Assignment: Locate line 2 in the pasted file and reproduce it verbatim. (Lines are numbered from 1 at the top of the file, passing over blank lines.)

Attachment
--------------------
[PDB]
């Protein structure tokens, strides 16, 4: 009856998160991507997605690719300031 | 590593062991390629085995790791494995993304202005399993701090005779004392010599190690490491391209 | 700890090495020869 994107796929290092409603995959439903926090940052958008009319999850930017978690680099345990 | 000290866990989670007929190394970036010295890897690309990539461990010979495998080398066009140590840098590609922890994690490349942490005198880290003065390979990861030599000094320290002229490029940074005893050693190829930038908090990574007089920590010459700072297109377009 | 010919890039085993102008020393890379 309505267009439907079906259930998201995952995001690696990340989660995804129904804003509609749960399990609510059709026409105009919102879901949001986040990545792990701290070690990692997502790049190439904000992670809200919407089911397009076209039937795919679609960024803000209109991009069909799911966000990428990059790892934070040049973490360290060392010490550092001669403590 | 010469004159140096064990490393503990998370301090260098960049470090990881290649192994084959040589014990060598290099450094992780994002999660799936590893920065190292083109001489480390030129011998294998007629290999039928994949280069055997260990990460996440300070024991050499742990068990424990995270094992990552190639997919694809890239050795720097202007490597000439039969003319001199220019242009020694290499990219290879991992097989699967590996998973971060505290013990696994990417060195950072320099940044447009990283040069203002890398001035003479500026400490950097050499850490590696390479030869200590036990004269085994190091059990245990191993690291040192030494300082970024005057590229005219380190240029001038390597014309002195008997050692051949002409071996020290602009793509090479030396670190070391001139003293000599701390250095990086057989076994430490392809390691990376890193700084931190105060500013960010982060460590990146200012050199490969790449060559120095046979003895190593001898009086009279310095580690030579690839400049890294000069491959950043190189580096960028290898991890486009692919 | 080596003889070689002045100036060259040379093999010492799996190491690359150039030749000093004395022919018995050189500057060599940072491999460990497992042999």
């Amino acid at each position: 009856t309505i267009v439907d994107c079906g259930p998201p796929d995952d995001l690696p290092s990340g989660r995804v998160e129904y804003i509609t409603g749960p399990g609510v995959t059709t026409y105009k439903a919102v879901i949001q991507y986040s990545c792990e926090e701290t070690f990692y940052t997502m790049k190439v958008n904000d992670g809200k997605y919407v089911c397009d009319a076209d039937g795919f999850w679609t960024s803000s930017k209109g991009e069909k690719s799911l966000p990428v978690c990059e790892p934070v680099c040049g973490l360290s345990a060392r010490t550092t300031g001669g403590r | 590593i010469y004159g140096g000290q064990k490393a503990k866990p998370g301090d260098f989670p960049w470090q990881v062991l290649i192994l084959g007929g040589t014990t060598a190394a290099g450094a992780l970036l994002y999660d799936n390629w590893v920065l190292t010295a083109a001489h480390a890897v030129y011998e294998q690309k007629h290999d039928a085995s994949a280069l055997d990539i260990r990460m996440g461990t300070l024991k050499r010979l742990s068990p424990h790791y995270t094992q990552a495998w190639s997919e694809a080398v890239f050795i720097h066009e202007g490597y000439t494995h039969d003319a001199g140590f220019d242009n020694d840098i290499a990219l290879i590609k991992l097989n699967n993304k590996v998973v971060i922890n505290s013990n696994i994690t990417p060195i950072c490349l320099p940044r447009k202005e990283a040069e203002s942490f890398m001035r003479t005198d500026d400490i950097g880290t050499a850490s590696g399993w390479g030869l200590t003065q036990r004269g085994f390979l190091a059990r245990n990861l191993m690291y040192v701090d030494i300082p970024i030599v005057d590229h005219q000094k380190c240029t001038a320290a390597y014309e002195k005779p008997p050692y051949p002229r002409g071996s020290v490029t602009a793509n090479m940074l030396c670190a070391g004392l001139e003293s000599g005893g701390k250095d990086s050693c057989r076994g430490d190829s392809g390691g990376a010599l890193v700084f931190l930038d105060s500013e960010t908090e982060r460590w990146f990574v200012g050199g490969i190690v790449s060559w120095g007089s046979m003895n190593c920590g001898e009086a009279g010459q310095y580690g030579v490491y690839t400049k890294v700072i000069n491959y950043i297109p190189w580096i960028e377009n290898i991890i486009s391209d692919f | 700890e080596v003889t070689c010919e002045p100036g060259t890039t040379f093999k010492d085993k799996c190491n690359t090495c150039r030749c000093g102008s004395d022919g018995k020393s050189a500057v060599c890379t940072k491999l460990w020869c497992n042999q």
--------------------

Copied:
């Protein structure tokens, strides 16, 4: 009856998160991507997605690719300031 | 590593062991390629085995790791494995993304202005399993701090005779004392010599190690490491391209 | 700890090495020869 994107796929290092409603995959439903926090940052958008009319999850930017978690680099345990 | 000290866990989670007929190394970036010295890897690309990539461990010979495998080398066009140590840098590609922890994690490349942490005198880290003065390979990861030599000094320290002229490029940074005893050693190829930038908090990574007089920590010459700072297109377009 | 010919890039085993102008020393890379 309505267009439907079906259930998201995952995001690696990340989660995804129904804003509609749960399990609510059709026409105009919102879901949001986040990545792990701290070690990692997502790049190439904000992670809200919407089911397009076209039937795919679609960024803000209109991009069909799911966000990428990059790892934070040049973490360290060392010490550092001669403590 | 010469004159140096064990490393503990998370301090260098960049470090990881290649192994084959040589014990060598290099450094992780994002999660799936590893920065190292083109001489480390030129011998294998007629290999039928994949280069055997260990990460996440300070024991050499742990068990424990995270094992990552190639997919694809890239050795720097202007490597000439039969003319001199220019242009020694290499990219290879991992097989699967590996998973971060505290013990696994990417060195950072320099940044447009990283040069203002890398001035003479500026400490950097050499850490590696390479030869200590036990004269085994190091059990245990191993690291040192030494300082970024005057590229005219380190240029001038390597014309002195008997050692051949002409071996020290602009793509090479030396670190070391001139003293000599701390250095990086057989076994430490392809390691990376890193700084931190105060500013960010982060460590990146200012050199490969790449060559120095046979003895190593001898009086009279310095580690030579690839400049890294000069491959950043190189580096960028290898991890486009692919 | 080596003889070689002045100036060259040379093999010492799996190491690359150039030749000093004395022919018995050189500057060599940072491999460990497992042999």